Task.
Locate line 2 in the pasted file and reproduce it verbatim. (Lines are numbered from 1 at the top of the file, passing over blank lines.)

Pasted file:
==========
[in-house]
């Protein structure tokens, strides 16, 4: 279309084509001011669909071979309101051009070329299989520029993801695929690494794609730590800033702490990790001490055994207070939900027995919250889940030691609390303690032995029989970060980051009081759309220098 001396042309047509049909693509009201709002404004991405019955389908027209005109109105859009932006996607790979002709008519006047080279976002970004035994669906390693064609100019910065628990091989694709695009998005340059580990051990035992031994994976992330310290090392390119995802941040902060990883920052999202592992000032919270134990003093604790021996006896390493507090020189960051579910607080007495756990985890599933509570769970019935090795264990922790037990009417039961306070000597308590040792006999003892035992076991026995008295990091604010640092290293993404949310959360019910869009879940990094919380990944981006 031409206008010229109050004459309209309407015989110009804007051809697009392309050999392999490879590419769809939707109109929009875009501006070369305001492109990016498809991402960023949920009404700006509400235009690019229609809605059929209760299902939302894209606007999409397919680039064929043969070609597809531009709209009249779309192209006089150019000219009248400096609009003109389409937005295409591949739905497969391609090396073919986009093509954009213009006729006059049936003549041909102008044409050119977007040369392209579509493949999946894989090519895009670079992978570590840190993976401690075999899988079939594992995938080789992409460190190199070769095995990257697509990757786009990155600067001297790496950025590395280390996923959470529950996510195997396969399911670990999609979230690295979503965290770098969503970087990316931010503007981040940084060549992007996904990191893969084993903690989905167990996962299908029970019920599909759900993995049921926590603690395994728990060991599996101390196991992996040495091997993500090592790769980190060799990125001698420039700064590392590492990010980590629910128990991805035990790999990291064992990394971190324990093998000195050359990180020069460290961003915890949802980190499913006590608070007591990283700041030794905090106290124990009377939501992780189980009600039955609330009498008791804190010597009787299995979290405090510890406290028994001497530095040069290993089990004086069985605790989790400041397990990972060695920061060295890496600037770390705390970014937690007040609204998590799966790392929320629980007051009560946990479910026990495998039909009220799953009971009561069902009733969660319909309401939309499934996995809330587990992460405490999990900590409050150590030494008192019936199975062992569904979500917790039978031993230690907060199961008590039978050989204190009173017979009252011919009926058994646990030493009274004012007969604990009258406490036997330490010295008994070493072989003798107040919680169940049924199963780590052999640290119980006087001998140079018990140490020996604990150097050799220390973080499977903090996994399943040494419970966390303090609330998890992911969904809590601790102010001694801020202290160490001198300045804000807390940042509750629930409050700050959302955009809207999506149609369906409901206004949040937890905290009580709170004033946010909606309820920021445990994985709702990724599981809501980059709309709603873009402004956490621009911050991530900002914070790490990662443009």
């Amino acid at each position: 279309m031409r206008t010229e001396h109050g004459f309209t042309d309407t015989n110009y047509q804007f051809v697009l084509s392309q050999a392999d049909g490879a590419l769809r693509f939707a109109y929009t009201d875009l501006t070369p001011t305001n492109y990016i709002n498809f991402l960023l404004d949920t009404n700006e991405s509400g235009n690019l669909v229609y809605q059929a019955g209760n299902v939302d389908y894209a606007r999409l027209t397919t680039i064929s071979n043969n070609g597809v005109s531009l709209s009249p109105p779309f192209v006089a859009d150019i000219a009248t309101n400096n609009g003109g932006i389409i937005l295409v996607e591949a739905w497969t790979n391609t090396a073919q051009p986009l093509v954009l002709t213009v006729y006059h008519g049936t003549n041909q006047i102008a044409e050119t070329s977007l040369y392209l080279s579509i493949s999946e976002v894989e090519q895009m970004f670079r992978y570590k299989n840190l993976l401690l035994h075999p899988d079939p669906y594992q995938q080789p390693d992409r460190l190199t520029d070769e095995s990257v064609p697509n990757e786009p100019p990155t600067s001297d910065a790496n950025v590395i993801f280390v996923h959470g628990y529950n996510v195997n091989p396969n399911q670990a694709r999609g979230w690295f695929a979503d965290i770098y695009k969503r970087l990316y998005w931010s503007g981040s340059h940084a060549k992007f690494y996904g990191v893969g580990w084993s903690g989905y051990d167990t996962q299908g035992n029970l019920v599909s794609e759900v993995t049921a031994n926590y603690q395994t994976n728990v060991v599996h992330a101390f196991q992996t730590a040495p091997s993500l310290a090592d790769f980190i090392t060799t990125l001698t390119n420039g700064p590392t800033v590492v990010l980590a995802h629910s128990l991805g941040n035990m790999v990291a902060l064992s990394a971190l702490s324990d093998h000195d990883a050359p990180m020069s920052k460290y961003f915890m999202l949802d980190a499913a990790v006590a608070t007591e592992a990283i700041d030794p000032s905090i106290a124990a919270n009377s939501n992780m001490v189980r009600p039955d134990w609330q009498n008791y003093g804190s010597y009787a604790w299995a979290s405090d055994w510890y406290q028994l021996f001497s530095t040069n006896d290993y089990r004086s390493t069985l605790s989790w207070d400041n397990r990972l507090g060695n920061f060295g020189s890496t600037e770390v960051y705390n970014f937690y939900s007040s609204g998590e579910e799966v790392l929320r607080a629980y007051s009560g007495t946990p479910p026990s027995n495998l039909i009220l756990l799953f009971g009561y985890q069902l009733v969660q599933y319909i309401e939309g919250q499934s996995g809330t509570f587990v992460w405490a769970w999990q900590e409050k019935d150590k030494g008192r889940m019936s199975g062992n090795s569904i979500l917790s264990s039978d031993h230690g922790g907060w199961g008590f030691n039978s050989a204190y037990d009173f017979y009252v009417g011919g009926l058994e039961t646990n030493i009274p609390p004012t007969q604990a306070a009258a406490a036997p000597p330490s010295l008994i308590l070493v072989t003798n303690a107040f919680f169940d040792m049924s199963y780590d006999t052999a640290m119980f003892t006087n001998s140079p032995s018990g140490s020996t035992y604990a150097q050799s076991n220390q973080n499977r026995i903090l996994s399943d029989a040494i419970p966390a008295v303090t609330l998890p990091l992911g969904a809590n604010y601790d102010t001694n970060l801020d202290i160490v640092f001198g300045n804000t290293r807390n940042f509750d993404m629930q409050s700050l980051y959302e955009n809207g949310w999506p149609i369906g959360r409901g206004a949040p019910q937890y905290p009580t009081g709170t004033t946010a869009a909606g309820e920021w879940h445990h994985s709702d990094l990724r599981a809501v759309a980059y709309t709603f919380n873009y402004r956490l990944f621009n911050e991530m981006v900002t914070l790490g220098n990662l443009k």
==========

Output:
């Protein structure tokens, strides 16, 4: 279309084509001011669909071979309101051009070329299989520029993801695929690494794609730590800033702490990790001490055994207070939900027995919250889940030691609390303690032995029989970060980051009081759309220098 001396042309047509049909693509009201709002404004991405019955389908027209005109109105859009932006996607790979002709008519006047080279976002970004035994669906390693064609100019910065628990091989694709695009998005340059580990051990035992031994994976992330310290090392390119995802941040902060990883920052999202592992000032919270134990003093604790021996006896390493507090020189960051579910607080007495756990985890599933509570769970019935090795264990922790037990009417039961306070000597308590040792006999003892035992076991026995008295990091604010640092290293993404949310959360019910869009879940990094919380990944981006 031409206008010229109050004459309209309407015989110009804007051809697009392309050999392999490879590419769809939707109109929009875009501006070369305001492109990016498809991402960023949920009404700006509400235009690019229609809605059929209760299902939302894209606007999409397919680039064929043969070609597809531009709209009249779309192209006089150019000219009248400096609009003109389409937005295409591949739905497969391609090396073919986009093509954009213009006729006059049936003549041909102008044409050119977007040369392209579509493949999946894989090519895009670079992978570590840190993976401690075999899988079939594992995938080789992409460190190199070769095995990257697509990757786009990155600067001297790496950025590395280390996923959470529950996510195997396969399911670990999609979230690295979503965290770098969503970087990316931010503007981040940084060549992007996904990191893969084993903690989905167990996962299908029970019920599909759900993995049921926590603690395994728990060991599996101390196991992996040495091997993500090592790769980190060799990125001698420039700064590392590492990010980590629910128990991805035990790999990291064992990394971190324990093998000195050359990180020069460290961003915890949802980190499913006590608070007591990283700041030794905090106290124990009377939501992780189980009600039955609330009498008791804190010597009787299995979290405090510890406290028994001497530095040069290993089990004086069985605790989790400041397990990972060695920061060295890496600037770390705390970014937690007040609204998590799966790392929320629980007051009560946990479910026990495998039909009220799953009971009561069902009733969660319909309401939309499934996995809330587990992460405490999990900590409050150590030494008192019936199975062992569904979500917790039978031993230690907060199961008590039978050989204190009173017979009252011919009926058994646990030493009274004012007969604990009258406490036997330490010295008994070493072989003798107040919680169940049924199963780590052999640290119980006087001998140079018990140490020996604990150097050799220390973080499977903090996994399943040494419970966390303090609330998890992911969904809590601790102010001694801020202290160490001198300045804000807390940042509750629930409050700050959302955009809207999506149609369906409901206004949040937890905290009580709170004033946010909606309820920021445990994985709702990724599981809501980059709309709603873009402004956490621009911050991530900002914070790490990662443009």